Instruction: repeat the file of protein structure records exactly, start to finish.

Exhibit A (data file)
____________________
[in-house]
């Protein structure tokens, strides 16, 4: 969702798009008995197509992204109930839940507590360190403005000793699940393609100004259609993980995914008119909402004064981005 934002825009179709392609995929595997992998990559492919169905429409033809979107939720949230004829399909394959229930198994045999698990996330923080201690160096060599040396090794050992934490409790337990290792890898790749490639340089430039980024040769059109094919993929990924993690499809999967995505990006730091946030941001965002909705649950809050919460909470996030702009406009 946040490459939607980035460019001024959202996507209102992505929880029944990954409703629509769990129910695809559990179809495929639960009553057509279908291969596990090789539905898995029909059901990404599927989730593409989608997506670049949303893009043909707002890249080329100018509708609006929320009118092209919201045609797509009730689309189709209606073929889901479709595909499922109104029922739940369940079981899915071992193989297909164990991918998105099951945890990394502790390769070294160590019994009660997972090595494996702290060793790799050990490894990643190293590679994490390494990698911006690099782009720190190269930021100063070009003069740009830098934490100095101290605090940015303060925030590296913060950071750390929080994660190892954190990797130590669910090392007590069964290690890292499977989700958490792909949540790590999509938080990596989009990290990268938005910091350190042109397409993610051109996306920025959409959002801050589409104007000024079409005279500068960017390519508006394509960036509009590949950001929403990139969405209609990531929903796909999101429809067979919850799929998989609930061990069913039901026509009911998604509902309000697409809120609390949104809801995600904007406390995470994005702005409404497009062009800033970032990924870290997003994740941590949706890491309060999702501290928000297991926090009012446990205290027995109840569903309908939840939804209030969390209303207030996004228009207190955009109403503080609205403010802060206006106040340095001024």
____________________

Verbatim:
[in-house]
């Protein structure tokens, strides 16, 4: 969702798009008995197509992204109930839940507590360190403005000793699940393609100004259609993980995914008119909402004064981005 934002825009179709392609995929595997992998990559492919169905429409033809979107939720949230004829399909394959229930198994045999698990996330923080201690160096060599040396090794050992934490409790337990290792890898790749490639340089430039980024040769059109094919993929990924993690499809999967995505990006730091946030941001965002909705649950809050919460909470996030702009406009 946040490459939607980035460019001024959202996507209102992505929880029944990954409703629509769990129910695809559990179809495929639960009553057509279908291969596990090789539905898995029909059901990404599927989730593409989608997506670049949303893009043909707002890249080329100018509708609006929320009118092209919201045609797509009730689309189709209606073929889901479709595909499922109104029922739940369940079981899915071992193989297909164990991918998105099951945890990394502790390769070294160590019994009660997972090595494996702290060793790799050990490894990643190293590679994490390494990698911006690099782009720190190269930021100063070009003069740009830098934490100095101290605090940015303060925030590296913060950071750390929080994660190892954190990797130590669910090392007590069964290690890292499977989700958490792909949540790590999509938080990596989009990290990268938005910091350190042109397409993610051109996306920025959409959002801050589409104007000024079409005279500068960017390519508006394509960036509009590949950001929403990139969405209609990531929903796909999101429809067979919850799929998989609930061990069913039901026509009911998604509902309000697409809120609390949104809801995600904007406390995470994005702005409404497009062009800033970032990924870290997003994740941590949706890491309060999702501290928000297991926090009012446990205290027995109840569903309908939840939804209030969390209303207030996004228009207190955009109403503080609205403010802060206006106040340095001024």